While the Production Live! Super Bowl panel was titled “The 22-minute Miracle,” the security panel could have been called something more like the “All-Day Miracle” – or maybe much longer. 

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Photo: Barry Brecheisen

Lee Zeidman

“Well, it was two years of my life that I won’t get back, I can assure you that much,” said Jim Mercurio, VP of stadium operations and GM of Levi’s Stadium, which hosted the big game.

By all accounts, this year’s Super Bowl went off without a hitch. For viewers at home it may have seemed easy, but the panel was shown just how much went into keeping things secure: vehicle screening for explosives as well as biohazardous material, a secured 300-foot perimeter around the stadium, magnetometers for expedited metal-detection without wands, and a Qylatron automated, self-service bag screening.

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“For all intents and purposes was a great event,” Mercurio said. “It took 15,000 employees and two years, and if not for some issues toward the end of the game for some of the employees that had to wait in buses a long time to get back to the facility, I would say it was perfect.”

Such a high-profile event does get to enjoy some perks, though.

“There are some advantages to working an event like the Super Bowl,” said Santa Clara Police Captain Phil Cooke, who was in charge of incident control at the event. “There was nothing I couldn’t ask for and get.”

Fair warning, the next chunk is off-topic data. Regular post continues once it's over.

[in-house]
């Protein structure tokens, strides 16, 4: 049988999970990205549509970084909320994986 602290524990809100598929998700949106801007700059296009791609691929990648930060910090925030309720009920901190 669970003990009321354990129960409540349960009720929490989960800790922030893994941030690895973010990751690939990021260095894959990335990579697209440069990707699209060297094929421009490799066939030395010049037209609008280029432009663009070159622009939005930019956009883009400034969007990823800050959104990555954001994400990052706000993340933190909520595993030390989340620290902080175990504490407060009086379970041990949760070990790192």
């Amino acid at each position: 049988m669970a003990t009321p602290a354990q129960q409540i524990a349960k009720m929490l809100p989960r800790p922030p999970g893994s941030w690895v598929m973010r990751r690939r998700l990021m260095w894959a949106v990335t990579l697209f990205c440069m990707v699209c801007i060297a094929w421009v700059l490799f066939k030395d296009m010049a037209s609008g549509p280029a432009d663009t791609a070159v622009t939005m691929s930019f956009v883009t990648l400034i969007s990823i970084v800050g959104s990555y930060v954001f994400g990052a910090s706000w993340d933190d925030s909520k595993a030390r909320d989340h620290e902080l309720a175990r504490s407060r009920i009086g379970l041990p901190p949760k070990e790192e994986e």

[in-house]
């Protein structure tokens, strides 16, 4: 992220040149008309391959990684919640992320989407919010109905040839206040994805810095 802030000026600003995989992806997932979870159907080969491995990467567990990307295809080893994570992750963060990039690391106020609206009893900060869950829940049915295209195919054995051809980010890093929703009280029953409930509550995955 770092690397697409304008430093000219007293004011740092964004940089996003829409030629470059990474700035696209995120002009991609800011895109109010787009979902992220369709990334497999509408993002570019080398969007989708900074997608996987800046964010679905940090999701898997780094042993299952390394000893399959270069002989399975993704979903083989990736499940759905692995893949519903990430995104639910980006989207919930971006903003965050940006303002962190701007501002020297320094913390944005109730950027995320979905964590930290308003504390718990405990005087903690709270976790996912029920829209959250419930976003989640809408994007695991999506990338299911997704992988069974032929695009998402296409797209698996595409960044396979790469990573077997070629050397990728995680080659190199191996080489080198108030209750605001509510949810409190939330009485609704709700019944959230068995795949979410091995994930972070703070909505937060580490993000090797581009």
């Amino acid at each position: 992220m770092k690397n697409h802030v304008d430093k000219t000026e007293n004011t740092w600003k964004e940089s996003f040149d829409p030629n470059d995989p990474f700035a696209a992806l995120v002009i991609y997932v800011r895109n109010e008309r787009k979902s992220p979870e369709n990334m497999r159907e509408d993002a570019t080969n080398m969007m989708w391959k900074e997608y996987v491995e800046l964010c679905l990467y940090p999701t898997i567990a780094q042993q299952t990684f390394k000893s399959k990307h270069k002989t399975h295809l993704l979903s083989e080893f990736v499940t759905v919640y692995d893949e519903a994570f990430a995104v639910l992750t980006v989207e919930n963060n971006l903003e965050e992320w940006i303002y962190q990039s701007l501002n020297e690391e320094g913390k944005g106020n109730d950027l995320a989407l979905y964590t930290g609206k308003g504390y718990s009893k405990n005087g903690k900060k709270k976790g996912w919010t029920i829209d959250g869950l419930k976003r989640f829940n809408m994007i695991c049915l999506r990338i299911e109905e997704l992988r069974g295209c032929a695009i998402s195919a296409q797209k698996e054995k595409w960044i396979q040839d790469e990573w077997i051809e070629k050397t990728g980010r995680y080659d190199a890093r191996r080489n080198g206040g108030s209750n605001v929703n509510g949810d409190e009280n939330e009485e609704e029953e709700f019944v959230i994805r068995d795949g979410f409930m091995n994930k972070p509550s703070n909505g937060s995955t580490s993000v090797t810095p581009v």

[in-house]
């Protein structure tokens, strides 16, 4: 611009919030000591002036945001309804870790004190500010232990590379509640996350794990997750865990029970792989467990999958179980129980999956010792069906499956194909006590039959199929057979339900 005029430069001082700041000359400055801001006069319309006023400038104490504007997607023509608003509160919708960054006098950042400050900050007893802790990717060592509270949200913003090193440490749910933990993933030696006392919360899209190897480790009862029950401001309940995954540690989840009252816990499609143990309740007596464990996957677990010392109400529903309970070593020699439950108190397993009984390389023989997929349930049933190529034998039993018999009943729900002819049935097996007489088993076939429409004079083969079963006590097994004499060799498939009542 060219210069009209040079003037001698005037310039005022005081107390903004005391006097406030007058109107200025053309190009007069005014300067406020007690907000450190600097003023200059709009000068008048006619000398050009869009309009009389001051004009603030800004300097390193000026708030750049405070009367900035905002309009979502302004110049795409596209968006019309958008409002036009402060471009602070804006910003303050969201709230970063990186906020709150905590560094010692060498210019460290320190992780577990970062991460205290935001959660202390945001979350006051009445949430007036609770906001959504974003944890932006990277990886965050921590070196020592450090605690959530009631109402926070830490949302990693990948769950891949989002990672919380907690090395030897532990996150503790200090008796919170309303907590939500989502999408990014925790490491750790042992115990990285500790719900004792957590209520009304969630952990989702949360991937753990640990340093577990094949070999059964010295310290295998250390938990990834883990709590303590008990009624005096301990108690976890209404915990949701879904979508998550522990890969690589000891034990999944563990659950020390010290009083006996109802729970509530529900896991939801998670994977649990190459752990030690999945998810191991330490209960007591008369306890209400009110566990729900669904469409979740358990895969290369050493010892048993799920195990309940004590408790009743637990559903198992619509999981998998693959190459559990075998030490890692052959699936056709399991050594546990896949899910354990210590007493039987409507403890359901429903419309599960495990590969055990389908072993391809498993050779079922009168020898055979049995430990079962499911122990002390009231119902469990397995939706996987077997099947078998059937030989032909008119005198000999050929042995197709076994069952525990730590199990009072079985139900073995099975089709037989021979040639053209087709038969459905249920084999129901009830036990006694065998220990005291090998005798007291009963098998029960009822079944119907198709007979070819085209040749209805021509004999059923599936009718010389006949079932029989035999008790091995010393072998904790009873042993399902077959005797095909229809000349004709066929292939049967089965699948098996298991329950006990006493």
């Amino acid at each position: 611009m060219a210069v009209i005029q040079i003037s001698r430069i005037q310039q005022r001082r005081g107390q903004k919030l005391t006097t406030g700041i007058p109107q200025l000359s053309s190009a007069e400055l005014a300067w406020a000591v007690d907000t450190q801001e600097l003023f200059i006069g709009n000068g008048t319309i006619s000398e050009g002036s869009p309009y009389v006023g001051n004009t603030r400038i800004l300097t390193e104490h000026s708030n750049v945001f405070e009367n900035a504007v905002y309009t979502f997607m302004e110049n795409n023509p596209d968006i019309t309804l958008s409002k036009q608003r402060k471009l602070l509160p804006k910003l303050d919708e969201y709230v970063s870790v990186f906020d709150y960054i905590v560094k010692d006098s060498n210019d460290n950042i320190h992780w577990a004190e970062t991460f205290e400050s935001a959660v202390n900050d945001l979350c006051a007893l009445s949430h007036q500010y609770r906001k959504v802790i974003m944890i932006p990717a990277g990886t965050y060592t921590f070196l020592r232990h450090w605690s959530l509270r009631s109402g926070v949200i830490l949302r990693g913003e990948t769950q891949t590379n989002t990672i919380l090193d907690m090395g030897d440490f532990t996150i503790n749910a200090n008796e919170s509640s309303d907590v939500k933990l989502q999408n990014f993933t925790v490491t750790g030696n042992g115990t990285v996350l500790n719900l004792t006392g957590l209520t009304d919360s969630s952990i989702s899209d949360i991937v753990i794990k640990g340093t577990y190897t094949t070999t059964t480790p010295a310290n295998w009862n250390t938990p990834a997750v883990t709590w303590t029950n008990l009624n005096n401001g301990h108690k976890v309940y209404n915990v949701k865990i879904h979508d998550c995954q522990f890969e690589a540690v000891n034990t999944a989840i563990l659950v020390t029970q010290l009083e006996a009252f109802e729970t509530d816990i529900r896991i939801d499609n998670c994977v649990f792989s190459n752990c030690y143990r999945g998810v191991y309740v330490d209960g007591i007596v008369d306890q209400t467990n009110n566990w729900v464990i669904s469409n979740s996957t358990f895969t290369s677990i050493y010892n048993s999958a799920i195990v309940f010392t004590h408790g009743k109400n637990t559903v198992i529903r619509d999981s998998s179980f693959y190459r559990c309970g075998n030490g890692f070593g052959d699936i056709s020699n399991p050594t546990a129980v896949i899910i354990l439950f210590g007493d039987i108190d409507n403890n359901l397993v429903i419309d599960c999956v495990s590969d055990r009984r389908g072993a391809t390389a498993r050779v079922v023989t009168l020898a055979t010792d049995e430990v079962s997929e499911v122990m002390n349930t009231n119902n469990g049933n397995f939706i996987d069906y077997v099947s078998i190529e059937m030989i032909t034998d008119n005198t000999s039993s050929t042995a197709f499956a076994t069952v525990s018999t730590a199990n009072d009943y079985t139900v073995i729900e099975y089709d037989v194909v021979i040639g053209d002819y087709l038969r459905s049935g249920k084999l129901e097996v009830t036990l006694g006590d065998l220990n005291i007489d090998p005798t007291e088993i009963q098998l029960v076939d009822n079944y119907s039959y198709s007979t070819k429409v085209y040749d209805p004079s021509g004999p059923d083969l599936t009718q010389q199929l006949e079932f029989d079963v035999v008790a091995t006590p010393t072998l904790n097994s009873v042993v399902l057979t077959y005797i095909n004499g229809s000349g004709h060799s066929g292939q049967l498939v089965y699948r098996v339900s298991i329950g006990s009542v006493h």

There was one incident involving the temporary 30-mile radius flight restriction in place during the game. An incoming plane was not responding and eventually the call had to come from Washington for the intercepting F-16s to fire flares.

The pilot finally landed near Pleasanton and was promptly greeted by counter-terrorism forces via helicopter.

“The pilot just didn’t do what he was supposed to and had a big surprise that morning with the fighter jets,” Cooke said.

Not everyone has the resources required for the Super Bowl, but the panel had plenty of ideas for improvement that cost little or nothing.

Lee Zeidman, president of Staples Center and accompanying L.A. Live venues, said venues of all sizes should establish personal relationships with local law enforcement, have table-top discussions with staff about any and every possible scenario, and not change security practices based on the night’s show or expected audience.

“I’m not going to be the one standing up there if a bomb goes off at a kids show because we didn’t do what we do at every other event,” Zeidman said. “We have the Grammys Monday night at Staples Center, and our security protocols, our security plans, are no different than anything else we do for a Laker game, or a circus, or a Disney on Ice show, it doesn’t make a difference.

“We do the same thing. We use everything at our disposal, because we believe that we are being watched, and if you don’t believe that people are watching your venues and how you are doing things, you are mistaken.”